ZHMERYNKA, Ukrain — In every place on Merkos Shlichus, one of the best things to do, is to make a get-together of all the local Jews. This we did, in Zhmerynka, Ukraine. It was last Friday, where we stood for hours in a tiny kitchen in the local Shule cooking food, with the meager kosher ingredients available in this part of the world. We were told to cook for, “Fertzig menschen” (“Forty people”), and thus we pealed 10lbs of potatoes (and did much more).
Our event was called for 5:00pm. We weren’t ready till six. It didn’t really matter, in fact, it was good for them to have nothing to do except schmooze and get acquainted with one another. Finally, we told the people, “Let’s begin”. Much to our dismay, as we exited the kitchen all we saw were twenty-five people. That’s a nice number, except its almost half of what we had anticipated, and so we pitied our sweat drenched bodies and skinless fingers.
Nonetheless, putting on smiles, we donned Teffillin on those who wanted, and offered Shabbos candles to the women. We then sat down together with all, drank, ate and made merry. Of course some Torah was said. We discussed the importance of Kashrus, and to our joy, they decided from now on to only serve Kosher meat in the Shule.
When our lovely event was over, and most people had left, the Rosh Hakohol suggested we return tomorrow, to make another, “Farbrengen” so as not to let the food go to waste. “Now, now”, we thought, “Friday afternoon is one thing, after all since Shabbos comes in way after our bed time, we can give respite to our sorry legs and travel to our hotel via taxi. But Shabbos day we will have to walk close to an hour!”. After five minutes of discussing it, we decided we will return the following day, much to the joy of Zhmerynka’s Rosh Hakohol.
The next afternoon, after a hasty Shacharis-Musaf-Mincha-Kiddush, we began our hike to the Shule. Hike, not walk. The average road in Ukraine seems like it last saw a work crew seventy years ago. Our good friend Dimitri came to the hotel and acted as our guide. After 45 minutes of off-road experience, we came to the Shule feeling like we won the World Cup. Greeting us, were fifteen local Jews who were very happy we actually came. Again we spoke about Kashrus, drawing an analogy from how healthy eating is good for the body, so to eating Kosher is good for the soul. To our satisfaction, most of the guests had healthy appetites and finished all our potatoes.
When the last Jew left, we were faced with a dilemma; stay till Motzei Shabbos, or return to the hotel. In the end we decided to leave for the hotel. We assured Dimitri, that not only was he an excellent guide, but teacher too, since we were convinced we knew the way back. Off we went, into the sunset, along those hole-riddled roads behind dilapidated buildings. Lost in conversation, we were abruptly interrupted by a man by the name of Matyash, who excused himself, invited us into his home and told us that he was extremely glad he saw us. Intrigued, we accepted his invitation. He told us how he was searching for salvation, and repentance for his sins. We followed him into his self-built house, and met with his three guests who also happened to be Jewish, and ex-drug addicts. Two sisters and a brother, they were. One used drugs for five years, another twenty, and the other thirty-one. We told the latter he is living proof there’s a G-d in the world. He acknowledged, and defying his jolly nature, became serious, and said, “Slava-Boga” (“Thank G-d”). As part of this amazing Hashgocho Pratis (Divine Providence), it began raining confining us to this home, in case we had thoughts of leaving.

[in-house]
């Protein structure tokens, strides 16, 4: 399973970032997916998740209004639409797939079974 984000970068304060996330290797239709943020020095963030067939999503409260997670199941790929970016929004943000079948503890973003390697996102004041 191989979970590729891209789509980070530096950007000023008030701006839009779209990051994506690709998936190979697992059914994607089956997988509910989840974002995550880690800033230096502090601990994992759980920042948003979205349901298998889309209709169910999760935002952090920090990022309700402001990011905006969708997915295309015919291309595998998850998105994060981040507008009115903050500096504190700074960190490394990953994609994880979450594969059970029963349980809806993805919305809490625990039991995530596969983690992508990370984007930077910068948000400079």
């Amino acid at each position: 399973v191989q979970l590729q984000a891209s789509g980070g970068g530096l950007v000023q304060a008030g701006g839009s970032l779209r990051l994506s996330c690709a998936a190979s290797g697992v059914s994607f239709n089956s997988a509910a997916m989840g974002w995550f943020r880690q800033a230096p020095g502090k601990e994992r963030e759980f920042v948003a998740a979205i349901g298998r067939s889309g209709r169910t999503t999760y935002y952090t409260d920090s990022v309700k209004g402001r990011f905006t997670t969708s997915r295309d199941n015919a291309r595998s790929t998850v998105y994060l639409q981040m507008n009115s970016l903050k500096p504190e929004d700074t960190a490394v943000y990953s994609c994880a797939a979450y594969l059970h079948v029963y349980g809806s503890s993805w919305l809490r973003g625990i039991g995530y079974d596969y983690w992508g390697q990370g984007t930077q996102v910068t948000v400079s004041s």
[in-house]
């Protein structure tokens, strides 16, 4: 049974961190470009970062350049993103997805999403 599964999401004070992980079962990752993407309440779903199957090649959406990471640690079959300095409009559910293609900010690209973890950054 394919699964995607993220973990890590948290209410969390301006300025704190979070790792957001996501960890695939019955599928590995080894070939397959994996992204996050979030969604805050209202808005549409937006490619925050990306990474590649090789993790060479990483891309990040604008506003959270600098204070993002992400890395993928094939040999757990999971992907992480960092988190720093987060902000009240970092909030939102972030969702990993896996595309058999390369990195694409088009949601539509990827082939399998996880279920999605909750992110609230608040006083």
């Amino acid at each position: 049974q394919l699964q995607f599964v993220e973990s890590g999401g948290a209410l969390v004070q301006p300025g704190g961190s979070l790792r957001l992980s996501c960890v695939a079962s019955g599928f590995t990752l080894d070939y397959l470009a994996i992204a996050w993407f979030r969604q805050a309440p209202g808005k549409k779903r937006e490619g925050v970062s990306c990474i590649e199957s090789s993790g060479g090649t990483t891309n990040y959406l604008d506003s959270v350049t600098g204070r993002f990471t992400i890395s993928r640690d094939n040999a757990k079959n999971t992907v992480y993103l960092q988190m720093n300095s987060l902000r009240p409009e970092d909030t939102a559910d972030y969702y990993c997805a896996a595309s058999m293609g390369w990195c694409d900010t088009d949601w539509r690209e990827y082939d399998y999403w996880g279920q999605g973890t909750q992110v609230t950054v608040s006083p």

Of course, what do Jews do best when they get together if not eat. Before we knew it, we were seated at a food-laden table of all types of delicious smelling food. This time we didn’t have a hard time broaching the subject of Kashrus, as Matyash’s wife’s bewildered look at our polite refusal to eat, said it all. During the course of our conversation, one of the ex-drug addicts started singing MBD. We were shocked. I mean, what’s the chances, that someone not religious in Zhmerynka, Ukraine would know MBD? To our amazement, Matyash too was well versed in MBD’s hits. Before long, Shabbos was over and MBD’s deep powerful voice made its way from the stereo player to our astounded ears. The amazing part was, contrary to our assumption, Matyash wasn’t Jewish, but yet, still a great fan of MBD.
Sunday afternoon we returned, laid Teffillin on Chaim Boruch (ex-drug addict of 31 years), told his sisters about Shabbos candles, and explained to Matyash how a gentile can find salvation by adhering to the seven Noahide Laws.
At the end of our rainy day, we realized, that not everything is meant to go according to plan – our plan, that is.